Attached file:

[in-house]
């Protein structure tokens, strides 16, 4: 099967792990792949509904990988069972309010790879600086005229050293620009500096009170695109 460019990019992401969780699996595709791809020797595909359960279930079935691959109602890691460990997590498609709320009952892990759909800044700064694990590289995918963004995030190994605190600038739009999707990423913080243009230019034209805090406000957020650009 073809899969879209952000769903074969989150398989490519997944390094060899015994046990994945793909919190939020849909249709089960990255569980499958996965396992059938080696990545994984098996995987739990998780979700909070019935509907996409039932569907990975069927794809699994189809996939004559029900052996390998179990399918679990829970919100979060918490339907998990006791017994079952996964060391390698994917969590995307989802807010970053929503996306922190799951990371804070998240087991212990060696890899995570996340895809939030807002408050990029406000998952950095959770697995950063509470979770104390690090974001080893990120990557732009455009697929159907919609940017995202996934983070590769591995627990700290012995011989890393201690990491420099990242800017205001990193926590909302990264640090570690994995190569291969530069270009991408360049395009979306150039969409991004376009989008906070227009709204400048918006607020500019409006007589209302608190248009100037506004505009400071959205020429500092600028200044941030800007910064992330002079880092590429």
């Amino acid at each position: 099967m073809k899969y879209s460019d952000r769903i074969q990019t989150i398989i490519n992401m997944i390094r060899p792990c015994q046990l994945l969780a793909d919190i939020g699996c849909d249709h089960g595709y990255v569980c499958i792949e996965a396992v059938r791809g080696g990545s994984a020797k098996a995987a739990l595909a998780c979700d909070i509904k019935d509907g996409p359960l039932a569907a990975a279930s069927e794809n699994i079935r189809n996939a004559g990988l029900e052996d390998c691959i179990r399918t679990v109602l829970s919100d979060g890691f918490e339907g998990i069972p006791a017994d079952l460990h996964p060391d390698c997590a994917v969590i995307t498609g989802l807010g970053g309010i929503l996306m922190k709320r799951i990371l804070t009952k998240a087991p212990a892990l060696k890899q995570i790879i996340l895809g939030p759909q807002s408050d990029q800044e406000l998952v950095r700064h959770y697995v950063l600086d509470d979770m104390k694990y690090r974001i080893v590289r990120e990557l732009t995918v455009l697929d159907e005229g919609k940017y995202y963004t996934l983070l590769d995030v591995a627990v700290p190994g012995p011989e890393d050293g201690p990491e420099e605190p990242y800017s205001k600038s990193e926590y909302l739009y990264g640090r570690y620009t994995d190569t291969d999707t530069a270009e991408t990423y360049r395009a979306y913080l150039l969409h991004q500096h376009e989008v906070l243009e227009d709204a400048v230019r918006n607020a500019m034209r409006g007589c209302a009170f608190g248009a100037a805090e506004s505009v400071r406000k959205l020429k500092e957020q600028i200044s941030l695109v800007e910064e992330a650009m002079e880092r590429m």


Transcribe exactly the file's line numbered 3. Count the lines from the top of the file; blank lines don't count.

């Amino acid at each position: 099967m073809k899969y879209s460019d952000r769903i074969q990019t989150i398989i490519n992401m997944i390094r060899p792990c015994q046990l994945l969780a793909d919190i939020g699996c849909d249709h089960g595709y990255v569980c499958i792949e996965a396992v059938r791809g080696g990545s994984a020797k098996a995987a739990l595909a998780c979700d909070i509904k019935d509907g996409p359960l039932a569907a990975a279930s069927e794809n699994i079935r189809n996939a004559g990988l029900e052996d390998c691959i179990r399918t679990v109602l829970s919100d979060g890691f918490e339907g998990i069972p006791a017994d079952l460990h996964p060391d390698c997590a994917v969590i995307t498609g989802l807010g970053g309010i929503l996306m922190k709320r799951i990371l804070t009952k998240a087991p212990a892990l060696k890899q995570i790879i996340l895809g939030p759909q807002s408050d990029q800044e406000l998952v950095r700064h959770y697995v950063l600086d509470d979770m104390k694990y690090r974001i080893v590289r990120e990557l732009t995918v455009l697929d159907e005229g919609k940017y995202y963004t996934l983070l590769d995030v591995a627990v700290p190994g012995p011989e890393d050293g201690p990491e420099e605190p990242y800017s205001k600038s990193e926590y909302l739009y990264g640090r570690y620009t994995d190569t291969d999707t530069a270009e991408t990423y360049r395009a979306y913080l150039l969409h991004q500096h376009e989008v906070l243009e227009d709204a400048v230019r918006n607020a500019m034209r409006g007589c209302a009170f608190g248009a100037a805090e506004s505009v400071r406000k959205l020429k500092e957020q600028i200044s941030l695109v800007e910064e992330a650009m002079e880092r590429m």